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A Call to Educators: Let’s Be Better Advocates for our Students

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IF 1Frustration mounted from every direction. The early admission deadline loomed for hundreds of thousands of students, but the new version of the Common Application was riddled with malfunctions.

Shared by more than 500 colleges and universities, Common Application system have been experiencing problems in areas where students could not submit early admission agreements, application fees or even their application essays. All of these challenges caused admissions offices to be weeks behind schedule.

In some cases, schools like SMU and TCU required students to use the Common Application system to apply, leaving them little to no options. Students and their parents came to me panicked as completed applications showed up as incomplete, and those who had started the process early found themselves locked out of the system.

As an educator, I believe it is my duty and privilege to serve as an advocate for my students, and I intend to always do so using any means possible, including Twitter.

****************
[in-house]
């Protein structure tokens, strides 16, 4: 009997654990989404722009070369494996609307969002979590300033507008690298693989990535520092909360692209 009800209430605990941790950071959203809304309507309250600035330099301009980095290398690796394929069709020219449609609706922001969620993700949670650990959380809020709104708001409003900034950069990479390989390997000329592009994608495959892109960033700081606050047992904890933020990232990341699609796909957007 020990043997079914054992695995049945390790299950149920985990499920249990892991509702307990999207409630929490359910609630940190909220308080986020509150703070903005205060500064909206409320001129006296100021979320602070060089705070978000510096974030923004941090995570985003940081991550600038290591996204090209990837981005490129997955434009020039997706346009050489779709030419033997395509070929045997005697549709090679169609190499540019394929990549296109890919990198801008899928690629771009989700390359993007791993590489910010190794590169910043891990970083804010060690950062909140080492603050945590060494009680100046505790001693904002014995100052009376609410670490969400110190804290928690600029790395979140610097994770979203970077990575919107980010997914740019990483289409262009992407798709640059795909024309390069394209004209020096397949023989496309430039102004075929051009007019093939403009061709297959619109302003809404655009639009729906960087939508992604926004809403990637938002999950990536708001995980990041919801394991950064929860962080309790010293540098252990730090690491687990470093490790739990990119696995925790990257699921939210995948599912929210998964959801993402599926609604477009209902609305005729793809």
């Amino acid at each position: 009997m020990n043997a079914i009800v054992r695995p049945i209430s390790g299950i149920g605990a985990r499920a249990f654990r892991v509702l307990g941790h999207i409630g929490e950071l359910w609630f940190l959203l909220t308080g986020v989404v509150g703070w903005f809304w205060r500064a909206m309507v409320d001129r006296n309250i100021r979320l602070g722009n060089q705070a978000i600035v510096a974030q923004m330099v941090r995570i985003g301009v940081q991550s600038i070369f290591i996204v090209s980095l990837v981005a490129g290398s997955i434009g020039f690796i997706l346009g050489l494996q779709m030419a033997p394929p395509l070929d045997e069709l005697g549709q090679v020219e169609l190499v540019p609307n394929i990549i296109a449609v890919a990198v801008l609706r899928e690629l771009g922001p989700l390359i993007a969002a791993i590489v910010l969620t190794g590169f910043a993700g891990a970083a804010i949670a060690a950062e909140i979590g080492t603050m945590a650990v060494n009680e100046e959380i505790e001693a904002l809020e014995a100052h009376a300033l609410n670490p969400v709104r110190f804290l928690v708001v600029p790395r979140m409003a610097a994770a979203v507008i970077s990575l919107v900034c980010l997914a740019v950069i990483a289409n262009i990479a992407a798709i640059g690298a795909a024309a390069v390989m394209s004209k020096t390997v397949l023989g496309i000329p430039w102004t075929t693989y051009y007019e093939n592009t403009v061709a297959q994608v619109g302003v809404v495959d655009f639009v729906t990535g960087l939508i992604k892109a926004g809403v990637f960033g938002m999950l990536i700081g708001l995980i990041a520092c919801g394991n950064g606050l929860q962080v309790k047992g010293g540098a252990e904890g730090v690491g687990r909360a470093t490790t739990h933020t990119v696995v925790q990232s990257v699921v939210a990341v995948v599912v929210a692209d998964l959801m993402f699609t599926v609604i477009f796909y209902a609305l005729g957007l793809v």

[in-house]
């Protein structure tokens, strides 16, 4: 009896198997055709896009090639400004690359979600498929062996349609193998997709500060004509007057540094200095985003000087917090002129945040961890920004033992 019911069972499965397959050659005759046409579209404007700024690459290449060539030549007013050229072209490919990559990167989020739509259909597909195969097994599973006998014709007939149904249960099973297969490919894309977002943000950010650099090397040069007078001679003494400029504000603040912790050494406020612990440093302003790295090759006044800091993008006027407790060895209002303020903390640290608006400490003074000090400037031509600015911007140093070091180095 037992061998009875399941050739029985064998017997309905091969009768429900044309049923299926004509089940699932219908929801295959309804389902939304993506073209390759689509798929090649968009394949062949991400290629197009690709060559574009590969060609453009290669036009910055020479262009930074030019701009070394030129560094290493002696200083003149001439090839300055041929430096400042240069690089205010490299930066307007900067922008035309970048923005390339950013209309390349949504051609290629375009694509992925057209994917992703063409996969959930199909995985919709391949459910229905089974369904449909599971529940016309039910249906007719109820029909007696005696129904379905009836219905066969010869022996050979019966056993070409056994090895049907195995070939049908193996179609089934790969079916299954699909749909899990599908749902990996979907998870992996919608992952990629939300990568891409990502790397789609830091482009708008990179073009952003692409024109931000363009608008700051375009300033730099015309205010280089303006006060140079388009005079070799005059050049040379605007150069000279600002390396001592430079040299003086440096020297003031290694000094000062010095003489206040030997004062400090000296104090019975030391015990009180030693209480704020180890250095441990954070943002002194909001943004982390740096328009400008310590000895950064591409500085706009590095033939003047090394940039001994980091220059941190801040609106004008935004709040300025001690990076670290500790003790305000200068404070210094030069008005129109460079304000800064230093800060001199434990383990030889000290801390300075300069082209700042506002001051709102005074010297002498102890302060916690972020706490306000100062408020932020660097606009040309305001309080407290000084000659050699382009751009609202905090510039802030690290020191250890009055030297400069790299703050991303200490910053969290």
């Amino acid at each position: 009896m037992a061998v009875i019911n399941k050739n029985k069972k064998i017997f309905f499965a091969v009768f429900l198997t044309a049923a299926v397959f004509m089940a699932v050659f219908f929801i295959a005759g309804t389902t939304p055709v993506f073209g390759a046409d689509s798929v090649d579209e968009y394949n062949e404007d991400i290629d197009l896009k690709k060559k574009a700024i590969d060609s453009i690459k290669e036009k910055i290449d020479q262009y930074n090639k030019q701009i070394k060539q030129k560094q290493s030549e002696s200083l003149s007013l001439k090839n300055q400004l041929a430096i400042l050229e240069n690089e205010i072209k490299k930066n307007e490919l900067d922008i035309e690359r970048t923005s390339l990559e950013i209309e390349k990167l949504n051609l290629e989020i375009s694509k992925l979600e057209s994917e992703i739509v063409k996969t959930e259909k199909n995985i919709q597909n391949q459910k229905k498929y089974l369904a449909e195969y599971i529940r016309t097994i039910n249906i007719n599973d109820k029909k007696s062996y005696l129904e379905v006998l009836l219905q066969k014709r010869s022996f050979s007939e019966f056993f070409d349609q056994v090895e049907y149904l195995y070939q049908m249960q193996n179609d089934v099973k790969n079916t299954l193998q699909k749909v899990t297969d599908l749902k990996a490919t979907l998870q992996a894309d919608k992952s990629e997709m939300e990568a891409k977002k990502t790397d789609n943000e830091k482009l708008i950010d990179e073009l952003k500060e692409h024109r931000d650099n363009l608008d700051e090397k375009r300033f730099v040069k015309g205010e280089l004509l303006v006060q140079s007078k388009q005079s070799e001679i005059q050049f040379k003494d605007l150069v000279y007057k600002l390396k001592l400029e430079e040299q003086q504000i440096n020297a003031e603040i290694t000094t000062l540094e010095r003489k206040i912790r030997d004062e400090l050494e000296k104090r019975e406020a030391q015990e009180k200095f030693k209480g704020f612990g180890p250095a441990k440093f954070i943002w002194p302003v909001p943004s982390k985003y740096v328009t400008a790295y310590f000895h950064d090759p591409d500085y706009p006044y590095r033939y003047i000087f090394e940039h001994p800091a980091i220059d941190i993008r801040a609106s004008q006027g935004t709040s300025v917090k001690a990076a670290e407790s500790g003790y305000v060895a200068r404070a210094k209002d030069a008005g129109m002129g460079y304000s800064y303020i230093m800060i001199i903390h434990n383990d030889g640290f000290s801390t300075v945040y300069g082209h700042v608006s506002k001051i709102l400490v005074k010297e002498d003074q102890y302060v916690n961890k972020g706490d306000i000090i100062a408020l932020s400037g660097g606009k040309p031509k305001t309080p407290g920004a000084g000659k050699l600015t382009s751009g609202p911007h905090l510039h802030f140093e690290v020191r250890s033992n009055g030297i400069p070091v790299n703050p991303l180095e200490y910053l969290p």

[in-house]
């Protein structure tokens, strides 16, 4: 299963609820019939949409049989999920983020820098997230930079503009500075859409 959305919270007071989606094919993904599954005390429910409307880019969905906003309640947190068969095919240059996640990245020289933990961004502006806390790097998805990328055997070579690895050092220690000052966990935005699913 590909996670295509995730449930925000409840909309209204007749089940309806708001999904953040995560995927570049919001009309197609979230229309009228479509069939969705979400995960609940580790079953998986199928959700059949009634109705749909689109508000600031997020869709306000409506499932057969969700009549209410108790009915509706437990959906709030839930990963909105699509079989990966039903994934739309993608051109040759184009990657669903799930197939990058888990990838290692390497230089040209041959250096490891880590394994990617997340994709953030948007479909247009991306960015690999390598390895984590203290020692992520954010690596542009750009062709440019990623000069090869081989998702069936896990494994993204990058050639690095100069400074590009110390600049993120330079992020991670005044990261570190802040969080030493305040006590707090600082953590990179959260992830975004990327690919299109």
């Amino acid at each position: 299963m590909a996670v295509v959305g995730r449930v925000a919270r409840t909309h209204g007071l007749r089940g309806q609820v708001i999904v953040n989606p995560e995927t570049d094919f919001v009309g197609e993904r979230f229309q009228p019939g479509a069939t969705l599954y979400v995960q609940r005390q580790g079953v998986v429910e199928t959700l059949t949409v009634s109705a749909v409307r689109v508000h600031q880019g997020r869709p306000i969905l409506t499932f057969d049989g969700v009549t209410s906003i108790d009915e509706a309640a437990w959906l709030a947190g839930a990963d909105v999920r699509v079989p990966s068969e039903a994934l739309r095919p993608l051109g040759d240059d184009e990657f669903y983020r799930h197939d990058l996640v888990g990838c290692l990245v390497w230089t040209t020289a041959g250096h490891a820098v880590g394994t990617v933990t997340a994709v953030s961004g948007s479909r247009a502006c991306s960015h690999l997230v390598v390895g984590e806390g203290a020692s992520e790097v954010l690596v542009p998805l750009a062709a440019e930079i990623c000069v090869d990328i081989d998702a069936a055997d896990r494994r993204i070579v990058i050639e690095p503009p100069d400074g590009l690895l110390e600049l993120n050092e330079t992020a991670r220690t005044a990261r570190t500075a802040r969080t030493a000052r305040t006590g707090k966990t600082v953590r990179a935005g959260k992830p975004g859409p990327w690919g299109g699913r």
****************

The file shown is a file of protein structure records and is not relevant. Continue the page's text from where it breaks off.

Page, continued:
That said, I’m grateful that the Common Application promptly responded to my tweet about the challenges my students were facing. On October 14, I sent out a tweet expressing my frustrations with the Common Applications Systems. Within 24 hours, Common Application officially requested some colleges to extend their application deadlines.

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Thanks to the age of social media, we no longer have to stand by, waiting for a returned call or e-mail. We have more tools than ever before at our disposal and it’s time we utilized them to ensure our students stay on the right path to success and are consistently informed.

I am saddened and tired of watching the overall disengagement that has taken over our community of teachers and educators. Where is the passion that once propelled us to fight for our students? That fire that burned in us, demanding we make a difference in their lives?

Students are the future of our country. When we fight for them, we fight for us.

It’s time to be our students advocates, to use our voices — or 140 characters — to make a difference.

**Ibrahim Firat is a Houston educator and the co-owner of Firat Educational Solutions. For more information, visit www.firateducation.com.

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